Why the Seamus Story Has Legs

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A "master key" to Romney's personality?

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A protester parodies Romney's use of a rooftop cage for Seamus during a July 2012 parade outside Washington, D.C. (Reuters)

Social scientists caution against using anecdotes as master keys to behavior. Most psychologists are skeptical of durable character traits -- the "fundamental attribution error" -- regarding behavior as dependent on circumstances. My friend the sociologist Gary Fine has studied the reputations of political actors in a brilliant paper, "Tricky Dick and Slick Willy," concluding that "hatred facilitates scandal rather than scandal causing hatred." This is equally applicable today, he has confirmed to me in an e-mail.

The odds against Mitt Romney are now over 80-20, according to the Iowa Prediction Markets, probably the best single indicator of how the election will go. Those of London bookmakers are comparable. Part of the reason may be rising house and stock prices, part may be fears about Medicare, but neither fully explains Romney's lag.

The central problem may be that, unlike many other political tales, the Seamus episode  evokes a vivid and concrete mental picture ready-made for cartoons like the recent one by the Washington Post's Tom Toles. Romney's harassment of a gay prep school classmate in 1965 (sadly routine juvenile cruelty?) and his leaked speech to a donors meeting appearing to dismiss 47 percent of the population as moochers (normal, private rich-guy talk?) can be made to seem, respectively, an ominous portent and a confirmation of callousness.

The Seamus story has become a master key for other anecdotes. Barack Obama's ultra-controlled manner, learned in or accentuated by his Indonesian schooling, helped fuel the birther movement (as I've discussed here), but doesn't offer the same visual synergy. Whatever the merits of Obama's and Romney's policy ideas, concrete images prevail.

The debates may yet turn the tide for Romney. But both candidates are surely aware that it was pictures rather than ideas that swayed the Kennedy-Nixon debates of 1960. As the Museum of Broadcast Communications site reminds us:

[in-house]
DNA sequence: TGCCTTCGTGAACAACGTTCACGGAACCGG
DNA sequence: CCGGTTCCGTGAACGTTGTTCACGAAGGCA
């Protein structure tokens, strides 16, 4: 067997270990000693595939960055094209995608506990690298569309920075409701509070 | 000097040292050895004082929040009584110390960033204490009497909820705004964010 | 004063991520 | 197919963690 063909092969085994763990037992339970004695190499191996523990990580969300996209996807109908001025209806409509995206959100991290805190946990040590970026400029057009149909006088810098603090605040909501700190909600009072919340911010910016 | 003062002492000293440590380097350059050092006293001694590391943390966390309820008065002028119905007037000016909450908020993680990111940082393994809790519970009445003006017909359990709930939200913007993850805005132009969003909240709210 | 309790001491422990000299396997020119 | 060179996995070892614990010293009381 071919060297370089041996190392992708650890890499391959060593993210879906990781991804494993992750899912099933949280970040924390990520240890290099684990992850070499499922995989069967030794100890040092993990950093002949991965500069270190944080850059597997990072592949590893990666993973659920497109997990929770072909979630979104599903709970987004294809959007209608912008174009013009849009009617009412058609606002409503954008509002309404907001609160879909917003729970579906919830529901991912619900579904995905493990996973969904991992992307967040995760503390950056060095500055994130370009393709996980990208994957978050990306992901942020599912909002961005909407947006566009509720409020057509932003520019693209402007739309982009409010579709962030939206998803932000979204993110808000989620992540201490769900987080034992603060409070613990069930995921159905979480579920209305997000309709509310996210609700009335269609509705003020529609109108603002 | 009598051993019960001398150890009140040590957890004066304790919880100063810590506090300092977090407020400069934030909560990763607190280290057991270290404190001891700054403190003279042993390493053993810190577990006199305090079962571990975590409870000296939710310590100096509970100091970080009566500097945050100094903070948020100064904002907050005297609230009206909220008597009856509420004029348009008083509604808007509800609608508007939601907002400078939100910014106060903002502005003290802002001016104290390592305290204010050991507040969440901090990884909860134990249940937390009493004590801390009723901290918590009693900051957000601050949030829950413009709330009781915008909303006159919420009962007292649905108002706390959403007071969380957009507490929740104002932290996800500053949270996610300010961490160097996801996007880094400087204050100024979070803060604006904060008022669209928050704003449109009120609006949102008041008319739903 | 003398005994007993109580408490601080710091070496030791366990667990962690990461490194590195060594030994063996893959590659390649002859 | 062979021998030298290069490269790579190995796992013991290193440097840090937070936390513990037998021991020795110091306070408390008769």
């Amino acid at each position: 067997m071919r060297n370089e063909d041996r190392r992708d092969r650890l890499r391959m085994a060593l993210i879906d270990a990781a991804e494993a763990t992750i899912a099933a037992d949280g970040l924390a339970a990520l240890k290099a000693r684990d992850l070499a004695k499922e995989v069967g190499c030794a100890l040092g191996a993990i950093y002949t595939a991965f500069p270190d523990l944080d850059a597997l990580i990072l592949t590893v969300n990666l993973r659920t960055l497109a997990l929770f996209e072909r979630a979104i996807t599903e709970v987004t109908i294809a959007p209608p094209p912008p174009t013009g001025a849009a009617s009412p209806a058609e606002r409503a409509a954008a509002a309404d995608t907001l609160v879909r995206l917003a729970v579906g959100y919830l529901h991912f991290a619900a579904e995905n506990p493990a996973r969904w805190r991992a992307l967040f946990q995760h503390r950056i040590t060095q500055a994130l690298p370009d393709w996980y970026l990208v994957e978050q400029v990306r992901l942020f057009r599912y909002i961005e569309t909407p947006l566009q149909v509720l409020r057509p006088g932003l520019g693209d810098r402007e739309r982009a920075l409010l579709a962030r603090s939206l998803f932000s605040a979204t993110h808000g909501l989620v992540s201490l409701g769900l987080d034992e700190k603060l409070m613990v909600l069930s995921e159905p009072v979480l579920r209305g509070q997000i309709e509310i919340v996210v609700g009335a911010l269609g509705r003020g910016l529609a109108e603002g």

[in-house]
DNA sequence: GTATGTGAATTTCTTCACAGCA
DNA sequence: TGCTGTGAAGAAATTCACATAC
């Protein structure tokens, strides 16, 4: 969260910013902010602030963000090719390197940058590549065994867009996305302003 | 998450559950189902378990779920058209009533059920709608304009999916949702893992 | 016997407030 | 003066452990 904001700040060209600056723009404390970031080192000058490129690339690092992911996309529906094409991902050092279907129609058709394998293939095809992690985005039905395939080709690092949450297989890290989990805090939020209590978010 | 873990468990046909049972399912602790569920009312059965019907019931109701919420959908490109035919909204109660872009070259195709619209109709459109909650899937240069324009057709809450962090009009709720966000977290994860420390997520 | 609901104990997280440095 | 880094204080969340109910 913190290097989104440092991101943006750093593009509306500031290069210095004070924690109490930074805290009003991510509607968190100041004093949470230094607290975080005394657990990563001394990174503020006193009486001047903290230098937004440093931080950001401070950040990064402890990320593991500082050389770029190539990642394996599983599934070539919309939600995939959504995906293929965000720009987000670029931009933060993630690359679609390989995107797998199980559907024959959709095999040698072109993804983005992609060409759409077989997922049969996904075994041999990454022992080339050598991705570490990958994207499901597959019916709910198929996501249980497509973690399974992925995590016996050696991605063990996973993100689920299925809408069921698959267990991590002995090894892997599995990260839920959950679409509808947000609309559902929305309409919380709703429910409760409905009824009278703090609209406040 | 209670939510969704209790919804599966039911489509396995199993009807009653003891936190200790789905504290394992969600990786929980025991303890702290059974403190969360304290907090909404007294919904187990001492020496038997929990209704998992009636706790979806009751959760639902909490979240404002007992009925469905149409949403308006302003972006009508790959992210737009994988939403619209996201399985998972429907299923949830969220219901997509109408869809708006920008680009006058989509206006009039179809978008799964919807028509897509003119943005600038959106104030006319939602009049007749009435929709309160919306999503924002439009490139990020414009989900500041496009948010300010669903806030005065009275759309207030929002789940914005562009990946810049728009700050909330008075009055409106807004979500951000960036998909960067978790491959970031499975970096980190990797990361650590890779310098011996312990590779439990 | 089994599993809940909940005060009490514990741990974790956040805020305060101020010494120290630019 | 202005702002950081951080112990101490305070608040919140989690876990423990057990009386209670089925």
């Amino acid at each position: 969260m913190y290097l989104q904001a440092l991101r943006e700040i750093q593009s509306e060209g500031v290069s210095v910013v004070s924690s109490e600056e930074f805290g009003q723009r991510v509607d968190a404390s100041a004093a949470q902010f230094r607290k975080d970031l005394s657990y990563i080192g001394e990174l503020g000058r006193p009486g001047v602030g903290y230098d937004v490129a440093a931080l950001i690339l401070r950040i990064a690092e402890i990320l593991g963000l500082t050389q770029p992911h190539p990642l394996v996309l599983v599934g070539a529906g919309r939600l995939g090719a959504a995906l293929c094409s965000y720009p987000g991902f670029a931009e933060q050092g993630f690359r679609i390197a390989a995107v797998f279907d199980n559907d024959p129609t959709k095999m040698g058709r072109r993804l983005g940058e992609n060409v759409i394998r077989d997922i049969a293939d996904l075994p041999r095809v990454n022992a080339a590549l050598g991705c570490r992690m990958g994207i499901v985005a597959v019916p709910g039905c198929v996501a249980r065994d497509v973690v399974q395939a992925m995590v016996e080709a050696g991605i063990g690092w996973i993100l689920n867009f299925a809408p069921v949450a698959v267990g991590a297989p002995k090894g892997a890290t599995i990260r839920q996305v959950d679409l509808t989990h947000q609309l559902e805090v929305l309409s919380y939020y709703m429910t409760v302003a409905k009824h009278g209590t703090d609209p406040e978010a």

In August, Nixon had seriously injured his knee and spent two weeks in the hospital. By the time of the first debate he was still twenty pounds underweight, his pallor still poor. He arrived at the debate in an ill-fitting shirt, and refused make-up to improve his color and lighten his perpetual "5:00 o'clock shadow." Kennedy, by contrast, had spent early September campaigning in California. He was tan and confident and well-rested. "I had never seen him looking so fit," Nixon later wrote.

In substance, the candidates were much more evenly matched. Indeed, those who heard the first debate on the radio pronounced Nixon the winner. But the 70 million who watched television saw a candidate still sickly and obviously discomforted by Kennedy's smooth delivery and charisma. Those television viewers focused on what they saw, not what they heard. Studies of the audience indicated that, among television viewers, Kennedy was perceived the winner of the first debate by a very large margin.

When Romney and Obama debate, will the spirit of Seamus be there in the wings?

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Edward Tenner is a historian of technology and culture. He was a founding advisor of Smithsonian's Lemelson Center and holds a Ph.D in European history. More

Edward Tenner is an independent writer and speaker on the history of technology and the unintended consequences of innovation. He holds a Ph.D. in European history from the University of Chicago and was executive editor for physical science and history at Princeton University Press. A former member of the Harvard Society of Fellows and John Simon Guggenheim fellow, he has been a visiting lecturer at Princeton and has held visiting research positions at the Institute for Advanced Study, Woodrow Wilson International Center for Scholars, and the Princeton Center for Information Technology Policy. He is now an affiliate of the Center for Arts and Cultural Policy of Princeton's Woodrow Wilson School. He was a founding advisor of Smithsonian's Lemelson Center, where he remains a senior research associate.

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